Why the Twitter ‘Who Gives a Tweet’ Researchers are Wrong

tweet-twitter-question-bubbleThe people behind the Who Gives a Tweet website and study report that Twitter users find just over a third of the tweets they receive worthwhile. In 25 percent of cases, tweets were not worth reading at all, according to the team comprised of Carnegie Mellon, MIT, and Georgia Tech researchers.

Lead author Paul Andre, post-doctoral fellow in Carnegie Mellon’s Human-Computer Interaction Institute (HCII), suggests, “If we understood what is worth reading and why, we might design better tools for presenting and filtering content, as well as help people understand the expectations of other users.”

I’m going to play devil’s advocate here, but first…

Who Gives a Tweet Study Details & Findings

Andre and fellow researchers Michael Bernstein (MIT) and Kurt Luther (Georgia Tech) created the Who Gives a Tweet website to collect ratings of 43,738 tweets by 1,443 site visitors and Twitter users over a 19-day period in late 2010 and early 2011. Their study found that users liked just 33 percent of tweets from the accounts of the 21,014 Twitter users they collectively followed. 39 percent of tweets rated generated no strong opinion one way or the other.

“A well-received tweet is not all that common,” Bernstein told a CMU publication. “A significant amount of content is considered not worth reading, for a variety of reasons.”

The least popular tweets were those directed at people other than the user, as in a conversation, or tweets about people’s current mood or activity. Andre suggests that applications could be developed to “learn” a user’s preferences and filter out unwanted content, or to display information in different ways. He does acknowledge that users may be willing to tolerate some unwanted content.

@WhoGivesaTweet… Get Over Yourself

How about, instead of contemplating ways to further dilute the personal value that each user brings to the conversation and subsequently risk falling further into the filter bubble, we simply accept that you have to take some of the bad to get the good?

Are we really becoming so selfish that we would believe only content we deem worthy of our precious time being set before our eyes is a good thing? Twitter is a wealth of free information, contacts, and resources precisely because many users share openly and, for the most part, unselfishly.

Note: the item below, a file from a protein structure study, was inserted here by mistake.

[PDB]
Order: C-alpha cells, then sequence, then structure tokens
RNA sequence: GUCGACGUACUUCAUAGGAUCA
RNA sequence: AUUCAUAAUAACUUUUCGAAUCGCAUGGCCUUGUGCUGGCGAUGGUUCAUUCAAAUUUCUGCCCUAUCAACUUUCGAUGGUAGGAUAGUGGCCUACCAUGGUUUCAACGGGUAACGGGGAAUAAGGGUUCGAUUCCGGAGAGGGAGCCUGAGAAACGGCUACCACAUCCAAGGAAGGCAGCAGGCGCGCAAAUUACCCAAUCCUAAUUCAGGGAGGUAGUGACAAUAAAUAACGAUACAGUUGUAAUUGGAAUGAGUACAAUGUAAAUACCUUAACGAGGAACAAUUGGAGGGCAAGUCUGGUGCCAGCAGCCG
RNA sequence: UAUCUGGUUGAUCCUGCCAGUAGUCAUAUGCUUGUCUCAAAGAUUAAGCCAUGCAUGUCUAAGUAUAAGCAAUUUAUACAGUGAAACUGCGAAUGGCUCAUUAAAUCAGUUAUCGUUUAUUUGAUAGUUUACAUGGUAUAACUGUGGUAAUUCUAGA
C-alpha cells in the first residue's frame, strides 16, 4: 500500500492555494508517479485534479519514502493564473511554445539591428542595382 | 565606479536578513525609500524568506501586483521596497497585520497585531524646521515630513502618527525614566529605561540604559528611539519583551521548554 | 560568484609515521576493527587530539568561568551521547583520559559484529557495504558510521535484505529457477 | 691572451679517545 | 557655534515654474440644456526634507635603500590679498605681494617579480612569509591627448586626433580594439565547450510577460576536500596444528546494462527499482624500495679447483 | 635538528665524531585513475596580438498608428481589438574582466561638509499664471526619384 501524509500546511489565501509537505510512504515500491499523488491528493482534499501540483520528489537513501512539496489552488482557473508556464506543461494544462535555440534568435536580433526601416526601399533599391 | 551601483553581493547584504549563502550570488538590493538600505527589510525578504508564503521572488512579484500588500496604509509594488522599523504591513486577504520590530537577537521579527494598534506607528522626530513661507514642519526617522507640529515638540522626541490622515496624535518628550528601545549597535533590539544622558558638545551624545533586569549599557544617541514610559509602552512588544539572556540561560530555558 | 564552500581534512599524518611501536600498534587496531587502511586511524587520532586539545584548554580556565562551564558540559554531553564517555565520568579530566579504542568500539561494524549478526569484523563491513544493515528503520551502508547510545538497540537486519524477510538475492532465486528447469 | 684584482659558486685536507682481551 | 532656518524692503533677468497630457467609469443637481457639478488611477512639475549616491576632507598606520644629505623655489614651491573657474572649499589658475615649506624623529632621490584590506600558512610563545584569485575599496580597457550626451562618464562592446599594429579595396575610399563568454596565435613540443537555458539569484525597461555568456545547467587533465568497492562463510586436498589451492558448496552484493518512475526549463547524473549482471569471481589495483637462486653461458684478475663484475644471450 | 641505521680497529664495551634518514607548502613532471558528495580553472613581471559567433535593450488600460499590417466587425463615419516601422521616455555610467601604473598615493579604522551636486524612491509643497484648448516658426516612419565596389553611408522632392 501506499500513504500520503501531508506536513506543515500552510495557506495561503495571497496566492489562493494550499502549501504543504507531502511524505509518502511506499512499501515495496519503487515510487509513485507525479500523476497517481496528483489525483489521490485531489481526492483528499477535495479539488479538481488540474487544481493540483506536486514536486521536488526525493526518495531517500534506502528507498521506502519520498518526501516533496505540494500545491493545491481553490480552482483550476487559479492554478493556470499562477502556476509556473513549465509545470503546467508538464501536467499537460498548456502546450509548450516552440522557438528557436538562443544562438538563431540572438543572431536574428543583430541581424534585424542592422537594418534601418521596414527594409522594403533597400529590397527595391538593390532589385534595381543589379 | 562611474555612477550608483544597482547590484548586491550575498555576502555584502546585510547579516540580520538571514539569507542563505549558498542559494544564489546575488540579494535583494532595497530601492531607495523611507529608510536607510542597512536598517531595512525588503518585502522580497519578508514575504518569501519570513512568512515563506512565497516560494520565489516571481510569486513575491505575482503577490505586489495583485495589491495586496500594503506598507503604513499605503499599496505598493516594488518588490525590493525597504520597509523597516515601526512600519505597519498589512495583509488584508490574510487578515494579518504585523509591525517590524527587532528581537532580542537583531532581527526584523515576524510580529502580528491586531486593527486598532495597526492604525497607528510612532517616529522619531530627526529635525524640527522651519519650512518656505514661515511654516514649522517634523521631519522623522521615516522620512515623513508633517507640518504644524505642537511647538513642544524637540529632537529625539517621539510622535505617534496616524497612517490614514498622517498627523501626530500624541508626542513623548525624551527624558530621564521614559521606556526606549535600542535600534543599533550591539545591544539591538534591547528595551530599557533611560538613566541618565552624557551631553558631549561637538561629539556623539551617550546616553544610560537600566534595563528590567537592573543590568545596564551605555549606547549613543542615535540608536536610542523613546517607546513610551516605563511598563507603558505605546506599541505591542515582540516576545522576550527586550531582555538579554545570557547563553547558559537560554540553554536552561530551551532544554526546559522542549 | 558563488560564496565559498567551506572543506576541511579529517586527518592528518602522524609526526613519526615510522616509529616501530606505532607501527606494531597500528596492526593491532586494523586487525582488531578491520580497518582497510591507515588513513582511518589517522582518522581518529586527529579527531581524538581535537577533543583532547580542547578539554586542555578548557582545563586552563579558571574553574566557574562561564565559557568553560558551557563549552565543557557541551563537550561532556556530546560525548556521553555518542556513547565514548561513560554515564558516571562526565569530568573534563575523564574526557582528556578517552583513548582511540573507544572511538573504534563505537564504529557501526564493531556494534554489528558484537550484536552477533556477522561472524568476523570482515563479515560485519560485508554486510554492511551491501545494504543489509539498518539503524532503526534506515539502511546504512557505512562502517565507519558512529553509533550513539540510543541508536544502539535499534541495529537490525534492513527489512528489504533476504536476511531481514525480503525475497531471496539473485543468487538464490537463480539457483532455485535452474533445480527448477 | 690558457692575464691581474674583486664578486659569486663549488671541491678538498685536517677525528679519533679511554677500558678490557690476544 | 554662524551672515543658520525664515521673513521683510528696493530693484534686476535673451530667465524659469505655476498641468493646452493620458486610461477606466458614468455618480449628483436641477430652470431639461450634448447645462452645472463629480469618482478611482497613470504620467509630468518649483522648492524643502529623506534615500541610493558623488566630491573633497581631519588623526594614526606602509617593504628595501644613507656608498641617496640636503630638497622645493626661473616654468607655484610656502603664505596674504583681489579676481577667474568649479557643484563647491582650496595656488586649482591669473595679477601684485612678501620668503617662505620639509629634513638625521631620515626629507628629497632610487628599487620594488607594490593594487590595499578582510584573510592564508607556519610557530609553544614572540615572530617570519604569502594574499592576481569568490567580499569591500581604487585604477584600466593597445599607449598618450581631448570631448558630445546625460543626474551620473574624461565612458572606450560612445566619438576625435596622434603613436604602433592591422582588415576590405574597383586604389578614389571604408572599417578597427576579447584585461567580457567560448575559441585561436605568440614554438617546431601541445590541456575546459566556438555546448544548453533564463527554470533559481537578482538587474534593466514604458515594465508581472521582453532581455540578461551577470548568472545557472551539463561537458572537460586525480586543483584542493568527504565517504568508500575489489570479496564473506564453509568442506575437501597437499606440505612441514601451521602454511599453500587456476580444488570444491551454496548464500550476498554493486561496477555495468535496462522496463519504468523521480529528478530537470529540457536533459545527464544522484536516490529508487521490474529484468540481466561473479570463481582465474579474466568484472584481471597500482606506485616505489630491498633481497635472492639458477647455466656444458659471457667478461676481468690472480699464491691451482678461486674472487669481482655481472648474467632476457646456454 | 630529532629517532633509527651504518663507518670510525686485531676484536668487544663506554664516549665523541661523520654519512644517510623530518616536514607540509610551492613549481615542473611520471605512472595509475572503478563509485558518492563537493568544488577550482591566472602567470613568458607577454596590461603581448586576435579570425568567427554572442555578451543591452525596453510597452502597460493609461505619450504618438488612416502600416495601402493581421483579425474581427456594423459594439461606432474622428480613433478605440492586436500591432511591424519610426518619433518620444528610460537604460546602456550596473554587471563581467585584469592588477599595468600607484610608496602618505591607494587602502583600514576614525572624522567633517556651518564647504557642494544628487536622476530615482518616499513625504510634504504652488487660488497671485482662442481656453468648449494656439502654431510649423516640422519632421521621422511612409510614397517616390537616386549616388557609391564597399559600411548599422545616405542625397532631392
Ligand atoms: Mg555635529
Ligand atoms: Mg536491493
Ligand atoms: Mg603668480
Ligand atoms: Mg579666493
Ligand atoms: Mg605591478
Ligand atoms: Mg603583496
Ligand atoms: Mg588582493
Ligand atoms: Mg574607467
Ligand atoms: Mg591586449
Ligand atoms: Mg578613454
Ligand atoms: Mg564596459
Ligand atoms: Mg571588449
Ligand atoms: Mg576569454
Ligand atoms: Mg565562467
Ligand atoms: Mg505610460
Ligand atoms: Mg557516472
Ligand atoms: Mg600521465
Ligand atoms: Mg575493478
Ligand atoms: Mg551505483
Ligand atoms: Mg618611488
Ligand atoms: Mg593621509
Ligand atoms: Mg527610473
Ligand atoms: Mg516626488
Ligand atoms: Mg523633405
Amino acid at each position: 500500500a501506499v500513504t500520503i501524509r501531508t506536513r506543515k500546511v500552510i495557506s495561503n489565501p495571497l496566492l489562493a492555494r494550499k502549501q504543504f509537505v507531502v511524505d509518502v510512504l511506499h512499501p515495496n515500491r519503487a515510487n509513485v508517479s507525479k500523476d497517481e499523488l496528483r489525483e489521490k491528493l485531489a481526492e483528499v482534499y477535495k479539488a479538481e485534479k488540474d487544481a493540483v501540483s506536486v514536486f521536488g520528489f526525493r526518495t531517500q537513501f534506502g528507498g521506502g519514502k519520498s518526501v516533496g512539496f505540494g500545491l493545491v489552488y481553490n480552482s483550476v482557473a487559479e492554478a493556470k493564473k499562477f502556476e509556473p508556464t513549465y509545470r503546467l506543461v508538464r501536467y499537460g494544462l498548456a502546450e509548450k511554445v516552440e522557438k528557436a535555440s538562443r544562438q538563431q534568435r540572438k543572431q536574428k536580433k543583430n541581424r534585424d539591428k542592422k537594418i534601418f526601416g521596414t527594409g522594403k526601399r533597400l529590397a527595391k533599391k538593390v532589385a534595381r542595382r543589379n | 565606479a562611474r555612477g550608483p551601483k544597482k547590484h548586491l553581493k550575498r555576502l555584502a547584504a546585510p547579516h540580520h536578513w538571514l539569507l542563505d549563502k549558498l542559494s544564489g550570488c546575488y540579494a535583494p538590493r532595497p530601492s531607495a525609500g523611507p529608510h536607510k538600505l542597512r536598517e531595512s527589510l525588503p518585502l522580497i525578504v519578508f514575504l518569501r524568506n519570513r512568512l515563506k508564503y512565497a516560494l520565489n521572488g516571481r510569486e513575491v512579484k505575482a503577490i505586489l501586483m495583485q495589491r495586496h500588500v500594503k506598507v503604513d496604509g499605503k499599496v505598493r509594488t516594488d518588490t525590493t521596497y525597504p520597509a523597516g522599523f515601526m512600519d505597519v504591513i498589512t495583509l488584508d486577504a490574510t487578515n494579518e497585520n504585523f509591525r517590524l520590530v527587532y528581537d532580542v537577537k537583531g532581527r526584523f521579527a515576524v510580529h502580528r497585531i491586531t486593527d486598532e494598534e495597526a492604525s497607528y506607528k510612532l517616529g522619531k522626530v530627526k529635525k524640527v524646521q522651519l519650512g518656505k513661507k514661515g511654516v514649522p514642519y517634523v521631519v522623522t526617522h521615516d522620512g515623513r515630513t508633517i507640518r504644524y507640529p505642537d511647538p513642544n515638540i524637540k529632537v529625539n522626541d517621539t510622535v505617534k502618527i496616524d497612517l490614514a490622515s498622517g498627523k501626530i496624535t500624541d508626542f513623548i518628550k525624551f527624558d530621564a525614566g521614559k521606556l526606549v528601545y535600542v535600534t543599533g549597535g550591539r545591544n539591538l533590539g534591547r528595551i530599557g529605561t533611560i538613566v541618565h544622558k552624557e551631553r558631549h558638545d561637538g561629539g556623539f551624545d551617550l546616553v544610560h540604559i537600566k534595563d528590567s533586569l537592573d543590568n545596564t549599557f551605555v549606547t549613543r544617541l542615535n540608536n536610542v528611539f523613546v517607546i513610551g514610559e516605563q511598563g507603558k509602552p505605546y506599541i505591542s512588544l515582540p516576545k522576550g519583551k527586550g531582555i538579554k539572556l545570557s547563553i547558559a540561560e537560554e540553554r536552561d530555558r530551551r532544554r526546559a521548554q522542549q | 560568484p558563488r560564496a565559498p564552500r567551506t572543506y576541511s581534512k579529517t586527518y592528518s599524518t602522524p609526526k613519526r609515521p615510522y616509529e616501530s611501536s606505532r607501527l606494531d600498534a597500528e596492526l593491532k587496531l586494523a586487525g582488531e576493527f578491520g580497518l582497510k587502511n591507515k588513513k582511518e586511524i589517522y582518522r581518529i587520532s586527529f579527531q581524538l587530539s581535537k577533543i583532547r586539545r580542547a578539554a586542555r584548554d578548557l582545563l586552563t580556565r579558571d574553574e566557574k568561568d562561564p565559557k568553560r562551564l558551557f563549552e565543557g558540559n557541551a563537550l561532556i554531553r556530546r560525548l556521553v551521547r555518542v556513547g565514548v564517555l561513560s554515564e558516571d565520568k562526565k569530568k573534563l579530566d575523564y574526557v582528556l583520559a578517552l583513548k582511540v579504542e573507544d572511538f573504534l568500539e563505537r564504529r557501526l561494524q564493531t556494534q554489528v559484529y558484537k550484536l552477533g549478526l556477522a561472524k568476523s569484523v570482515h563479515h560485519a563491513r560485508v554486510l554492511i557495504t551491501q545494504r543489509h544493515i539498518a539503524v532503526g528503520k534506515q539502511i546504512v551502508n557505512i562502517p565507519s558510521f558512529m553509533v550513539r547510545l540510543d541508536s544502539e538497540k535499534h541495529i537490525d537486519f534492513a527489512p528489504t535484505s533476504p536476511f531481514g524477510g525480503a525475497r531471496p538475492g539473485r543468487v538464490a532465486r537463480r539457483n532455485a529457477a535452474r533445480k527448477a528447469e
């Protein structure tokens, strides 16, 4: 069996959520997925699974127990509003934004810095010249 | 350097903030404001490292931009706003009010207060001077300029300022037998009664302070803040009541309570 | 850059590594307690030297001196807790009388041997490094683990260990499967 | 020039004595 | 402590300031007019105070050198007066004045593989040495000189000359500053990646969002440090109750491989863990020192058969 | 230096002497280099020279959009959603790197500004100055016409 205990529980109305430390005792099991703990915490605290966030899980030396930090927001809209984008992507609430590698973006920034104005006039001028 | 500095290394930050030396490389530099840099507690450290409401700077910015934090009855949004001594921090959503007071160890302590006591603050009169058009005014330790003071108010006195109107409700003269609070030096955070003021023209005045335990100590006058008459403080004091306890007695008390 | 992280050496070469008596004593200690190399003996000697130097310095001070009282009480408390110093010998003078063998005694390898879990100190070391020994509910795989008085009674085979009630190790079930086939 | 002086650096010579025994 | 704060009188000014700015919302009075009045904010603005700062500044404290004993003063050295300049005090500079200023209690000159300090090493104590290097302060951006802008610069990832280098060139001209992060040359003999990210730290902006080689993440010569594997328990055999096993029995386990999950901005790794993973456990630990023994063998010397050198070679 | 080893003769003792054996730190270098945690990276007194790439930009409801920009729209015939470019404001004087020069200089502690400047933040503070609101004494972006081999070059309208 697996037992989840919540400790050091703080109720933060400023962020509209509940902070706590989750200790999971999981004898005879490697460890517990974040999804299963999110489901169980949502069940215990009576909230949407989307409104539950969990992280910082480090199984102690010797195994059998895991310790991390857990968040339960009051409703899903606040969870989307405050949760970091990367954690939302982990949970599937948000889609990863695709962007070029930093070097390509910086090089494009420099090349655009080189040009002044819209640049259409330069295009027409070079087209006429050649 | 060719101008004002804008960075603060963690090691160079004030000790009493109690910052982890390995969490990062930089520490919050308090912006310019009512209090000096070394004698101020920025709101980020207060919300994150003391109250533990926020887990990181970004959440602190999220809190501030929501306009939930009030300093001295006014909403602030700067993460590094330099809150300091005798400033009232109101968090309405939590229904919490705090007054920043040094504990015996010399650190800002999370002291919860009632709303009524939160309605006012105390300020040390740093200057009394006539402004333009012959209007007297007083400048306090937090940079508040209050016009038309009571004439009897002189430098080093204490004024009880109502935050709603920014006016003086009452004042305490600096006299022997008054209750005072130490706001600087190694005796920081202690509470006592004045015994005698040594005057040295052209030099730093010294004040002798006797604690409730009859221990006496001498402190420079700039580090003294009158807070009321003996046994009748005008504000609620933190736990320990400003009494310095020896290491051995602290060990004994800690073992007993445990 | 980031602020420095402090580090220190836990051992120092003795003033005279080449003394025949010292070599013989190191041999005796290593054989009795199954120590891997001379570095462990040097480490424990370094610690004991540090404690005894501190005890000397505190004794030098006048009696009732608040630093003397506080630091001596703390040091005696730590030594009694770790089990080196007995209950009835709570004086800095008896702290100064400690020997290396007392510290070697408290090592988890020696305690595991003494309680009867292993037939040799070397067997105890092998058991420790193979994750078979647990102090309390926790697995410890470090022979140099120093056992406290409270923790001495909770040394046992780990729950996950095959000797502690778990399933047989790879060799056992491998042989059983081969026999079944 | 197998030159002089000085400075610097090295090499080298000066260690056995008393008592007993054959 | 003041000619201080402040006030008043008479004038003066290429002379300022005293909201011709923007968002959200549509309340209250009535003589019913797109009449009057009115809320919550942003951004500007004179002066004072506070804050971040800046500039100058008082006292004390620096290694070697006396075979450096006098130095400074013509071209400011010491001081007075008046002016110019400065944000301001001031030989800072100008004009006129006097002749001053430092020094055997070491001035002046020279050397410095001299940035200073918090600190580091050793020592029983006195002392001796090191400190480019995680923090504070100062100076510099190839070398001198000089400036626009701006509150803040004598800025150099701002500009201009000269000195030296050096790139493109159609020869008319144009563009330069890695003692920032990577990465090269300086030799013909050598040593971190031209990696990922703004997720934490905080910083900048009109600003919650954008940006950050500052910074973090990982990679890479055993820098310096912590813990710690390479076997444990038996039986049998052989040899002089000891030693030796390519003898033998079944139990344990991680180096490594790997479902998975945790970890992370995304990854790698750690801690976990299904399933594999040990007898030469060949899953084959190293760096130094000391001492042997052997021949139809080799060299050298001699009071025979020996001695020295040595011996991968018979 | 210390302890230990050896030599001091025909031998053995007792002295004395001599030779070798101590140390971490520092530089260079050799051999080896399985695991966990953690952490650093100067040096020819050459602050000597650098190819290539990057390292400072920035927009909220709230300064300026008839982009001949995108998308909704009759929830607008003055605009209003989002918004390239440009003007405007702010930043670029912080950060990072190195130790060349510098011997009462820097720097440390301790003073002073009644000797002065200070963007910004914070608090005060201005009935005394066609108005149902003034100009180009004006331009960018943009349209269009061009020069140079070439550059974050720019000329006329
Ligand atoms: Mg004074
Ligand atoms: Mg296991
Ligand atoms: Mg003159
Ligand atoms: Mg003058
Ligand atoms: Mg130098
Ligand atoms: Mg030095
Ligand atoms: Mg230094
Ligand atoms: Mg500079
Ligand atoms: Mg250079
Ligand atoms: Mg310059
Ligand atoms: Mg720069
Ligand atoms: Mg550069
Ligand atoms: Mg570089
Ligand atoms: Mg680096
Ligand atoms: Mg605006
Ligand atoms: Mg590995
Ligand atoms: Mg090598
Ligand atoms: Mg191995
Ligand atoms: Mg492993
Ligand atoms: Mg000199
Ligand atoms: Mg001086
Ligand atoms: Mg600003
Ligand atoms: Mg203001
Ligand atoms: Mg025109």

A user might tweet a valuable gem every few days, between tweets about their personal life, conversations with friends, etc. You might not find those tweets as valuable, it’s true. But someone please explain to me why it’s acceptable to take only what you want and feel you deserve from a person while effectively filtering out everything else they have to share?

Oh yes, many of us use Twitter for marketing. In general, if those tweets used to drive traffic or sales offer something of value, or the company behind them does, users will continue to follow and even engage. How do you feel about being filtered? And why on earth would you want to filter out a single customer, is that a worthwhile trade-off to save a bit of time?

The thing is, if you find that someone is tweeting too often, or you don’t enjoy the majority of what they are saying, you can always unfollow. But if you find something of value in what they are saying, even a third of the time or less, isn’t what you take away from that worth putting up with the “waste of time” that is having to read through their other tweets? This cuts straight to the heart of authentic relationship building.

Taking vs. Appreciating on Twitter

The study authors make recommendations such as “Keep it short,” “Keep it to yourself,” “Don’t whine,” and “Be a tease,” to help users be better tweeters. How about, “Be a better listener and appreciate the person behind the account instead of feeling entitled to only their best thoughts and ideas.” Devising new ways to further automate the process of engaging may just be counterproductive to engaging in any meaningful way at all.

Andre says that, “Social media technologies such as Twitter pose questions regarding privacy, etiquette and tensions between sharing and self-presentation, as well as content. Continued exploration of these areas is needed for us to improve the online experience.”

Exploration is good. Perhaps, though, we should be exploring why it is that we feel bothered and uncomfortable by people who share with us some valuable content sharing the rest of themselves, as well. Instead of looking for ways to develop smarter and better “taking,” perhaps we should learn to appreciate what it is others are giving away in the first place.

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